of the animal to survive in a wild environment, conditioned the
animals to rely on human interference, and then put the responsibility
of placement of these animals onto the agenda of an animal welfare
agency, should the circus be made to release the animals.
The fact is that the animal welfare groups who are very distressed
at the continued use of these animals have found there are places
(free range zoos in SA and NSW), that will take animals that have
been used by circuses. In reality, placement needs to be examined
at the time when the circus is prepared to release them once and
for all and not before as a result of emotional blackmail.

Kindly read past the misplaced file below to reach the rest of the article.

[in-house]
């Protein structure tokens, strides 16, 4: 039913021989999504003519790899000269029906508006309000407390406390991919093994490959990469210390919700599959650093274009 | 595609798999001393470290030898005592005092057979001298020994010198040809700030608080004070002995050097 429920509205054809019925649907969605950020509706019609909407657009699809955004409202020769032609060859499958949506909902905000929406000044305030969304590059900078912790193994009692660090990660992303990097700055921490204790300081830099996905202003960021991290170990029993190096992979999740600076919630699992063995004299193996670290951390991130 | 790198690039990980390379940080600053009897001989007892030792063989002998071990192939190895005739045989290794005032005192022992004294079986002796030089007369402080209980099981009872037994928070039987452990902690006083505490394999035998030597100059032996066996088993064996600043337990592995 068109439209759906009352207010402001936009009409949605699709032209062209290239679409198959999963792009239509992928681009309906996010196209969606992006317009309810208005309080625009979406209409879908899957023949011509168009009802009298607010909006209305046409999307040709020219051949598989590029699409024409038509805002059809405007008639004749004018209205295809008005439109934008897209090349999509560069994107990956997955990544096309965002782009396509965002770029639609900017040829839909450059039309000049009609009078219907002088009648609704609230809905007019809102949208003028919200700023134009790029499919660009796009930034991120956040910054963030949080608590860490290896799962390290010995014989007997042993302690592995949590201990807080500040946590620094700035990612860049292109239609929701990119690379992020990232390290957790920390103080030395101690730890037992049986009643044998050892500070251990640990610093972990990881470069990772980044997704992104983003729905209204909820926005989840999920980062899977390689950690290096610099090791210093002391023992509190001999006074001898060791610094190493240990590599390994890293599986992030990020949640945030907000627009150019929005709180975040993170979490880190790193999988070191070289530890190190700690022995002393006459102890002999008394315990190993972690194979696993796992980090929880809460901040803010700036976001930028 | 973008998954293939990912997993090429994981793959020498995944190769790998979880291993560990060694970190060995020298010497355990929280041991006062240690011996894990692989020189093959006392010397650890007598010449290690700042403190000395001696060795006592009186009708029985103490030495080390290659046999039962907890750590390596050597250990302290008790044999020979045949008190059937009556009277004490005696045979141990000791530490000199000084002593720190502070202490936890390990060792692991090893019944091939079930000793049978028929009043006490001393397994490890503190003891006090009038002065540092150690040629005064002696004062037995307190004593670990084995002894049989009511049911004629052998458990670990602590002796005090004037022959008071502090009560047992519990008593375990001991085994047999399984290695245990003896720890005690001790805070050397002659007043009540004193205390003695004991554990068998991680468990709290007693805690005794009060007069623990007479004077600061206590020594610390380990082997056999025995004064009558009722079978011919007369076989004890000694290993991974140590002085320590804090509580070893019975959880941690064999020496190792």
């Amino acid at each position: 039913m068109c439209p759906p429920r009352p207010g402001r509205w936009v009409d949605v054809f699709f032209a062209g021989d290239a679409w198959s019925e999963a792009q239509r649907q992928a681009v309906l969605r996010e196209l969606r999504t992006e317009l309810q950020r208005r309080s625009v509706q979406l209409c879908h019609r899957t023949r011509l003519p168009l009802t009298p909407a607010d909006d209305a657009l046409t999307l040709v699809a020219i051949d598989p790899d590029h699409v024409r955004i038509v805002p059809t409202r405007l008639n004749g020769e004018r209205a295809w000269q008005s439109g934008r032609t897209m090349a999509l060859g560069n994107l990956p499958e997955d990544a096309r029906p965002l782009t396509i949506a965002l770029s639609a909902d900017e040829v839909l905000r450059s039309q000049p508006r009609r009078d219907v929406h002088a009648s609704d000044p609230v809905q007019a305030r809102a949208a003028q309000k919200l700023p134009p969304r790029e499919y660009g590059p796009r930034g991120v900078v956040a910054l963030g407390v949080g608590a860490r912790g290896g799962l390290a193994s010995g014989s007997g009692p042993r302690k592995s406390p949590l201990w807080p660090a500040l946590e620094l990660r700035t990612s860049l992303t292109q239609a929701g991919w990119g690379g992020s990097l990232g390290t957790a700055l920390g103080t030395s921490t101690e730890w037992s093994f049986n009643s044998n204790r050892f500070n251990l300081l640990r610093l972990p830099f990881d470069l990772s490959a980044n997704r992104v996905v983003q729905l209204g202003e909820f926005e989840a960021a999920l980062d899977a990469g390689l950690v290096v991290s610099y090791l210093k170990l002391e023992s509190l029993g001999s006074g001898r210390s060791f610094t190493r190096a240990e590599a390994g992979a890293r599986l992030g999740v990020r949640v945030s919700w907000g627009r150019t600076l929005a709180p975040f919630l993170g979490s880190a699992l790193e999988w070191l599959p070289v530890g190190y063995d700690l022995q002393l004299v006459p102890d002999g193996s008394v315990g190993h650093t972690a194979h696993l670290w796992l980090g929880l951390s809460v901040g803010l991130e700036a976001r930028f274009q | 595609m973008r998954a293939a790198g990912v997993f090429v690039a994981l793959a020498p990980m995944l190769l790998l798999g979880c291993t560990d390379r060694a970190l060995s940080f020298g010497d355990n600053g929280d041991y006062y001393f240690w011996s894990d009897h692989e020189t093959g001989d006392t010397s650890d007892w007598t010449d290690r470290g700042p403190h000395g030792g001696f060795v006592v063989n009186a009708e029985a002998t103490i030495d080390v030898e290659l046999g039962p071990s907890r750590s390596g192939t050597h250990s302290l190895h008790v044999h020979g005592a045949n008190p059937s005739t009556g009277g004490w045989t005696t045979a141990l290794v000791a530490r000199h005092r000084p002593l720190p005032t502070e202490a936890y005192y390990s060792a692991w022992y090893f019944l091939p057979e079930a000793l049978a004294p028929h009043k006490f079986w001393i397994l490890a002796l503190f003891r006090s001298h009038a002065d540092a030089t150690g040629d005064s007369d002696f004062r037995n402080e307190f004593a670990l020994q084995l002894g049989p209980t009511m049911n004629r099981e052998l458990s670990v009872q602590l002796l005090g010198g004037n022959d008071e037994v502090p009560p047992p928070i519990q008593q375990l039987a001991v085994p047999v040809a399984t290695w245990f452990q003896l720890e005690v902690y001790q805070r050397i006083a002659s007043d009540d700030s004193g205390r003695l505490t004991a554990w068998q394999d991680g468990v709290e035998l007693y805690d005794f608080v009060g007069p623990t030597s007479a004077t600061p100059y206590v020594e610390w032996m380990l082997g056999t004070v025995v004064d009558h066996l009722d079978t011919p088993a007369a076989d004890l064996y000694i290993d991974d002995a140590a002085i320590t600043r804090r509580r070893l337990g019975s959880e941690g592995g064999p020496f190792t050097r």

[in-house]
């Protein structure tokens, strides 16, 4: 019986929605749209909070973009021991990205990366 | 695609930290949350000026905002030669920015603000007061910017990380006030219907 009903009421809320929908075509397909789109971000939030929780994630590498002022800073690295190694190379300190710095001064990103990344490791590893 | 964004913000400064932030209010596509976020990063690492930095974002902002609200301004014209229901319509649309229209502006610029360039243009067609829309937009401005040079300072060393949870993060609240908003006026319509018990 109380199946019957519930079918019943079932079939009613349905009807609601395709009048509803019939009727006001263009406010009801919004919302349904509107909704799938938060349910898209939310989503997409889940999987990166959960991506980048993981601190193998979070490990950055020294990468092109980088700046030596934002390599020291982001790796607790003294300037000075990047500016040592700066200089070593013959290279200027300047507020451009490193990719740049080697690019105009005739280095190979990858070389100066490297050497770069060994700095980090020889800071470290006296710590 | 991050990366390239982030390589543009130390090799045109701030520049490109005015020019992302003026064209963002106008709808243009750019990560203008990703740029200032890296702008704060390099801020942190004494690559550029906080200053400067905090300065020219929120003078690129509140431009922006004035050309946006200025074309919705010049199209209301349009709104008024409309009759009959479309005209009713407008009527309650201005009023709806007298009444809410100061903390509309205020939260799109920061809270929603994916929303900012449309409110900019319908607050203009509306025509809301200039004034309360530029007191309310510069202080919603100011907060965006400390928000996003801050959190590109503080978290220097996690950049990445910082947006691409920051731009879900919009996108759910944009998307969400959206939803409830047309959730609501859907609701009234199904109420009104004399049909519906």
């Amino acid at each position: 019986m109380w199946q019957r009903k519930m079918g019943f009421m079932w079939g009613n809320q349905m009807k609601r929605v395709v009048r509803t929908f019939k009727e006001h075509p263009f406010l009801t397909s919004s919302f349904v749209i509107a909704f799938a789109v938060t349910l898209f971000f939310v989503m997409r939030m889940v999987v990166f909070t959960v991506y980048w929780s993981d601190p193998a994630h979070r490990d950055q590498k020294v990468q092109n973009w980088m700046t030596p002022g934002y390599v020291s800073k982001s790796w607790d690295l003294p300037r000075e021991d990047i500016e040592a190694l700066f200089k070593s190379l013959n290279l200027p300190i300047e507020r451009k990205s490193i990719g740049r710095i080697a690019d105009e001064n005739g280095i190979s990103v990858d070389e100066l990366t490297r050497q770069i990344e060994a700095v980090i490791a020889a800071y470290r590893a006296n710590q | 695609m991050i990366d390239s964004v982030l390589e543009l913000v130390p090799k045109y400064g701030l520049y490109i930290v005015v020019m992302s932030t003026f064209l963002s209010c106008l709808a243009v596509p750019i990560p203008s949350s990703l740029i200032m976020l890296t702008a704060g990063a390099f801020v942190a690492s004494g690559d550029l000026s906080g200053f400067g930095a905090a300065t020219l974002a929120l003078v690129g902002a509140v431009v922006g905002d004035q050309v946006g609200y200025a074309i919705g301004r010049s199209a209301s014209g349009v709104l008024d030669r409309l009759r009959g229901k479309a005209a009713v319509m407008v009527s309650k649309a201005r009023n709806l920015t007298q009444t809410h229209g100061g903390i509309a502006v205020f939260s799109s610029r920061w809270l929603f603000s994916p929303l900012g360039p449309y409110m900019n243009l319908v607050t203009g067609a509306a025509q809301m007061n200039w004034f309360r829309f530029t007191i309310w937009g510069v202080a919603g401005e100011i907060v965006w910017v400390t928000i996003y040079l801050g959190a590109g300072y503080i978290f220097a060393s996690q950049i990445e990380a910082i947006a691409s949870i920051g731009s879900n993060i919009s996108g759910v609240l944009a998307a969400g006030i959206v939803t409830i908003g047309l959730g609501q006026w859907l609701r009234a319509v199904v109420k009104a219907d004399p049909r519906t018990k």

Q: Were any exotic wild animals put down as a result of
Perth City or indeed Lake Macquarie in NSW placing a ban on the
use of exotic animals on their land?
We have been hearing for some time now that if councils place,
by way of a policy, a ban on exotic animal based circuses on council
operated or controlled land then the circus will have to put the
animals down as there will be no where for them to go. Scare tactics
have and always will be used as emotional blackmail leverage on
councillors and indeed politicians, urging them to allow exotic
animal based circuses. That is an easy way of playing on the conscience
of the person in power.
No wild exotic animals were put down as a consequence of a ban
by these councils.
Q: Aren’t the animals loved by the circus?
A: Whether or not the animals are loved by the circus is not the
point. This issue is not about human emotion but about animal requirements.